I rate the printer as a 5 out of 5 stars as it has been able to fit seamlessly into my busy and mobile lifestyle.
It’s perfect for mobile workers. Just take it out — it’s small enough to sit anywhere — turn it on, load a sheet of paper, and start printing.
The HP OfficeJet 250 Mobile Printer is a great device that fits perfectly into my fast paced and mobile lifestyle. My first impression of the printer itself was how incredibly compact and sleek the device was.
Wireless printing from my iPhone was also a handy feature, the whole experience was quick and seamless with no setup requirements - accessed through the default iOS printing menu options.
A smarter way to print for busy small business owners, combining speedy printing with scanning and copying, making it easier to produce high quality documents and images at a touch of a button.
I've had a multifunction printer in the office going on 10 years now. It was a neat bit of kit back in the day -- print, copy, scan, fax -- when printing over WiFi felt a bit like magic. It’s seen better days though and an upgrade’s well overdue. This HP OfficeJet Pro 8730 looks like it ticks all the same boxes: print, copy, scan, and fax. (Really? Does anyone fax anything any more? I guess it's good to know the facility’s there, just in case.) Printing over WiFi is more-or- less standard these days.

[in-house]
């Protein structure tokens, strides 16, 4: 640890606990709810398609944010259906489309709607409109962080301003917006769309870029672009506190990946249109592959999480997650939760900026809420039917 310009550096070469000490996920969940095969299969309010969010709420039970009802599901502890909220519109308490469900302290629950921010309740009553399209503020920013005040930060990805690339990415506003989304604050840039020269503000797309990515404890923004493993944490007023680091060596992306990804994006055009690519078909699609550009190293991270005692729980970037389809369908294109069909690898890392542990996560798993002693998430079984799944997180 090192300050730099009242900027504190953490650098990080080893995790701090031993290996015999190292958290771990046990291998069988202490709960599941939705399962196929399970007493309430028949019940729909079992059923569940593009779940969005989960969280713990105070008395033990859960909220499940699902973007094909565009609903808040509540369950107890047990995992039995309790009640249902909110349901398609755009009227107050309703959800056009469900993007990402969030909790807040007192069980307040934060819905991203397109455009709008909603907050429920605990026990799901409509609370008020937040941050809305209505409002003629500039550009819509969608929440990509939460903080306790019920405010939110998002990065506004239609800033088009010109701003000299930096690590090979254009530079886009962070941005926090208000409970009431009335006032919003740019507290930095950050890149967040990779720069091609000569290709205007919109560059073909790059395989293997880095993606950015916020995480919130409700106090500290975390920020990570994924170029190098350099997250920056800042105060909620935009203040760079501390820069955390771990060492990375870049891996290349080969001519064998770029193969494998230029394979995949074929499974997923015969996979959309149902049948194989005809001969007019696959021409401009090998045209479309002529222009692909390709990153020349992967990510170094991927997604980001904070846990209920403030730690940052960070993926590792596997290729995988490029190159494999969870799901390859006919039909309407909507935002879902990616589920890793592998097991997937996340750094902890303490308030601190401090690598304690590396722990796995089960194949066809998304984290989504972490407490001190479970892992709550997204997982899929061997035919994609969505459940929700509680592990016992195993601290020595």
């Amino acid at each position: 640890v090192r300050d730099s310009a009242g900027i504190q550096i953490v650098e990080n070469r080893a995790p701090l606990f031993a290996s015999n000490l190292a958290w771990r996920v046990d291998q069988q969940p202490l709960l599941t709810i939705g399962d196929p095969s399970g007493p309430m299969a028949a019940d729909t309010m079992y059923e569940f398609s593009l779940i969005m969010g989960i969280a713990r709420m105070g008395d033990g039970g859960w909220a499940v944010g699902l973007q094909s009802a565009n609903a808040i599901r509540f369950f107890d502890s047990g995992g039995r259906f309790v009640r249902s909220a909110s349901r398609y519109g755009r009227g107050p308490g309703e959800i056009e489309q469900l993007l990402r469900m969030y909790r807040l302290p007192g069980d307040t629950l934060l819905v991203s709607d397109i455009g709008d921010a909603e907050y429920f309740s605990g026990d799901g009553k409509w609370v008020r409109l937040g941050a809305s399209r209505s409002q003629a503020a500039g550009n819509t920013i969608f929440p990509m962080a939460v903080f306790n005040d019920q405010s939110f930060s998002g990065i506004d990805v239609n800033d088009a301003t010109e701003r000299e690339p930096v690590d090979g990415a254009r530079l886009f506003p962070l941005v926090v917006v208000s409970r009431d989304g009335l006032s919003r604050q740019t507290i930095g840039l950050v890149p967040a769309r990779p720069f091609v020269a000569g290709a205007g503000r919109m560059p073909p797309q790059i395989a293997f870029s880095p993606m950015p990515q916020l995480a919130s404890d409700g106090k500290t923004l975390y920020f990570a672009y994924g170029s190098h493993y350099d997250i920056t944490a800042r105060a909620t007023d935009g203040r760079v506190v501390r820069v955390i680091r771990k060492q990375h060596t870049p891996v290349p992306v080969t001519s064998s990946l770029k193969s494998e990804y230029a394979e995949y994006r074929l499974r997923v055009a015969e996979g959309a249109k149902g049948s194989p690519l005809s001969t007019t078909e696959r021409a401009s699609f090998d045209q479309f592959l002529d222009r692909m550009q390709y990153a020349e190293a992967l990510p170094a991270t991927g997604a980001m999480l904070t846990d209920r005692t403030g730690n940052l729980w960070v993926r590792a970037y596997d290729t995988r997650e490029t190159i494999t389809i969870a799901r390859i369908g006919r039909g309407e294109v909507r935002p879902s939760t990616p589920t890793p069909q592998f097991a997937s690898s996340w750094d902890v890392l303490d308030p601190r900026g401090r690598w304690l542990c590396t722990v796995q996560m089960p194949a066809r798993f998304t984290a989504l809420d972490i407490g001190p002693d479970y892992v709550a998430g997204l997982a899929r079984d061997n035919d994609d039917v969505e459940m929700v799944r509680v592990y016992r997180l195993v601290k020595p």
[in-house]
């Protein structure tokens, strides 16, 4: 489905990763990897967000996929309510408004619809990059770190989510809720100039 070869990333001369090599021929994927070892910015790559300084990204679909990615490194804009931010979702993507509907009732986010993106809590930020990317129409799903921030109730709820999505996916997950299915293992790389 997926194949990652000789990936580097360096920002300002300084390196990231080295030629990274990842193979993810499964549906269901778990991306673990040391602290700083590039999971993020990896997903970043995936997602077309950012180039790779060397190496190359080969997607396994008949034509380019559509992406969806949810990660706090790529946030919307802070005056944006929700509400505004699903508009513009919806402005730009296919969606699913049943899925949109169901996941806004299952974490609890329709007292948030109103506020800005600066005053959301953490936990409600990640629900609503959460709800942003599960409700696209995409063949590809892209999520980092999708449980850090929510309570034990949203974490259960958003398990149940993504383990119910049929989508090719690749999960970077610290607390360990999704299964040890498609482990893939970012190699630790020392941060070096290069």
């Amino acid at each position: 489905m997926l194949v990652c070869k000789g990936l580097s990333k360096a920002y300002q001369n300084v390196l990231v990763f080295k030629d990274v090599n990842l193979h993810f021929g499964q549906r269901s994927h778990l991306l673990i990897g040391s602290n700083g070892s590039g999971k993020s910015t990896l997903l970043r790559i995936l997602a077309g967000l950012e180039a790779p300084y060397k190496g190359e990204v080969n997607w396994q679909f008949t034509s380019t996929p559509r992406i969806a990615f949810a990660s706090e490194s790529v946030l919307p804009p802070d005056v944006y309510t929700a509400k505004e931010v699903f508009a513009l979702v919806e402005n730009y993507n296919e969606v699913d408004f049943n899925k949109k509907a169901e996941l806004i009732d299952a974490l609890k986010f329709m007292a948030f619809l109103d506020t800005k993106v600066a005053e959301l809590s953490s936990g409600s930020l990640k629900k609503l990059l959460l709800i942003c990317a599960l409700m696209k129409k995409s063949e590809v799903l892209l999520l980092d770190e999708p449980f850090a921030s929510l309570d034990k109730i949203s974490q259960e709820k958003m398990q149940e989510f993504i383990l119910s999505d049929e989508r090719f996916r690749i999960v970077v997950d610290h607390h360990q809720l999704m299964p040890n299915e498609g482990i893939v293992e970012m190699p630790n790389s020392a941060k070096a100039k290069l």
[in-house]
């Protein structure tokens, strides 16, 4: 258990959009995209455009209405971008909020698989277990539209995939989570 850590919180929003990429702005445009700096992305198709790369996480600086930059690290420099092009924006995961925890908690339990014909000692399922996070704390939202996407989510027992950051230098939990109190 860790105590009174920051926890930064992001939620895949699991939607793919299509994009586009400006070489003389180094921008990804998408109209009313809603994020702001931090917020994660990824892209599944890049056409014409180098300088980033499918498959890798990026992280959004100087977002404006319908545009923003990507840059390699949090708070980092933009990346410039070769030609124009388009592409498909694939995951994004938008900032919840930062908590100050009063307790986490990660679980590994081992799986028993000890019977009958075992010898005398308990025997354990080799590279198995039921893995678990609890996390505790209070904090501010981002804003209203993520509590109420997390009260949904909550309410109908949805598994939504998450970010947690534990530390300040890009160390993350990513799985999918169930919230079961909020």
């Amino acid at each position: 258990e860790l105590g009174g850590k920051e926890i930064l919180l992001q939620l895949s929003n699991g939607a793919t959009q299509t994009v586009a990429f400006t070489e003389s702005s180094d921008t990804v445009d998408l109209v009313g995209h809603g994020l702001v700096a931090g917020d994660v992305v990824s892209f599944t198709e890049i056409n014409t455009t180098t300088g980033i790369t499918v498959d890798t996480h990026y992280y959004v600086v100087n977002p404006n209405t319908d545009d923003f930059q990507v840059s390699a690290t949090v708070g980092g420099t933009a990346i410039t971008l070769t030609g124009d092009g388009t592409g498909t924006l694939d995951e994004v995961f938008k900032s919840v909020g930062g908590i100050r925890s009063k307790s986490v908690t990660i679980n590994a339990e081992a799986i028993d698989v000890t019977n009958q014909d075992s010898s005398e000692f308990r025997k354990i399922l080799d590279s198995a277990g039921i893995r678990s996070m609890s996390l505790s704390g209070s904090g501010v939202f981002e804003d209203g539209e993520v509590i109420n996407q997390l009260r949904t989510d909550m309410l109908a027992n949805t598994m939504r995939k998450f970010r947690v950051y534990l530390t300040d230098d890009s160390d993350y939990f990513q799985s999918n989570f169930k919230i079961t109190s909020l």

- Sony's latest Ultra HD OLED debuts in Australia
- Panasonic Ultra HD OLED TV Review
- GAMOSPHERE: Your August Roundup of Gaming News
- Which flagship TV is best? Sony 4K HDR Bravia 2016 versus LG 4K HDR OLED 2016
- 10 Blu-ray movies / Best looking Blu-ray movies
- FTCommunications ManagerOther
- CCFront End DeveloperNSW
- FTTechnical LeadOther
- FTSoftware EngineerSA
- TPSenior .Net Developer - 6 months contractQLD
- CCChange ManagerVIC
- CCUnderground Communication Systems Specialist - Brisbane or AdelaideWA
- FTProject AnalystOther
- FTProject CoordinatorNSW
- FTBusiness Consultant - TransformationSA
- CCStore Project Coordinator - Large Retail ProjectNSW
- CCProject Manager - BrisbaneNSW
- FTTM1 Consultant - Multiple positions availableOther
- FTXPLAN TrainerOther
- FTNetwork EngineerOther
- FTTechnical Product OwnerQLD
- FTSystems AnalystsACT
- TPSOE EngineerQLD
- FTAnalyst ProgrammerOther
- FTOffice 365 Exchange EngineerNSW
- FTSenior Java and AEM DeveloperOther
- CCServiceNow Technical Architect - CANBERRA BASEDNSW
- FTeCommerce Integration Support LeadVIC
- FTSenior Full Stack Developer - PHPNSW
- CCCustomer Experience (CX) Designer - TelcoVIC